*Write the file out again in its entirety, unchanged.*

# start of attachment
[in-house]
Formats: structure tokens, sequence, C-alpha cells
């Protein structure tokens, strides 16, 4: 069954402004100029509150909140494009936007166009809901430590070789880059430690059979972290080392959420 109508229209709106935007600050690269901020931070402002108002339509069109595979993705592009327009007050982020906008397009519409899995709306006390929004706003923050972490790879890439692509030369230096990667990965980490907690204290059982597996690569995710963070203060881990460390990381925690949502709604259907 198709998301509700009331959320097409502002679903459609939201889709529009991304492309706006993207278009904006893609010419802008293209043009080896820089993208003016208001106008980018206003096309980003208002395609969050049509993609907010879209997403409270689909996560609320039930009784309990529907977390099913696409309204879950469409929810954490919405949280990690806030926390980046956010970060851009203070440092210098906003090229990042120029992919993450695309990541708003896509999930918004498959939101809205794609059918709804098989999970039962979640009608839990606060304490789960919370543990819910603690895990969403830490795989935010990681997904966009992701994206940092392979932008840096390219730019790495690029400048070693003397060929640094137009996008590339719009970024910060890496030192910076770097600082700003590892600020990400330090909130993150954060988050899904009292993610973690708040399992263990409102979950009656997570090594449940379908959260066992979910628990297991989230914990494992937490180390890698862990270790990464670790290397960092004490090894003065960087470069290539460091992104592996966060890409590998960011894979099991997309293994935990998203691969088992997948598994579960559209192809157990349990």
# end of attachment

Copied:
[in-house]
Formats: structure tokens, sequence, C-alpha cells
């Protein structure tokens, strides 16, 4: 069954402004100029509150909140494009936007166009809901430590070789880059430690059979972290080392959420 109508229209709106935007600050690269901020931070402002108002339509069109595979993705592009327009007050982020906008397009519409899995709306006390929004706003923050972490790879890439692509030369230096990667990965980490907690204290059982597996690569995710963070203060881990460390990381925690949502709604259907 198709998301509700009331959320097409502002679903459609939201889709529009991304492309706006993207278009904006893609010419802008293209043009080896820089993208003016208001106008980018206003096309980003208002395609969050049509993609907010879209997403409270689909996560609320039930009784309990529907977390099913696409309204879950469409929810954490919405949280990690806030926390980046956010970060851009203070440092210098906003090229990042120029992919993450695309990541708003896509999930918004498959939101809205794609059918709804098989999970039962979640009608839990606060304490789960919370543990819910603690895990969403830490795989935010990681997904966009992701994206940092392979932008840096390219730019790495690029400048070693003397060929640094137009996008590339719009970024910060890496030192910076770097600082700003590892600020990400330090909130993150954060988050899904009292993610973690708040399992263990409102979950009656997570090594449940379908959260066992979910628990297991989230914990494992937490180390890698862990270790990464670790290397960092004490090894003065960087470069290539460091992104592996966060890409590998960011894979099991997309293994935990998203691969088992997948598994579960559209192809157990349990």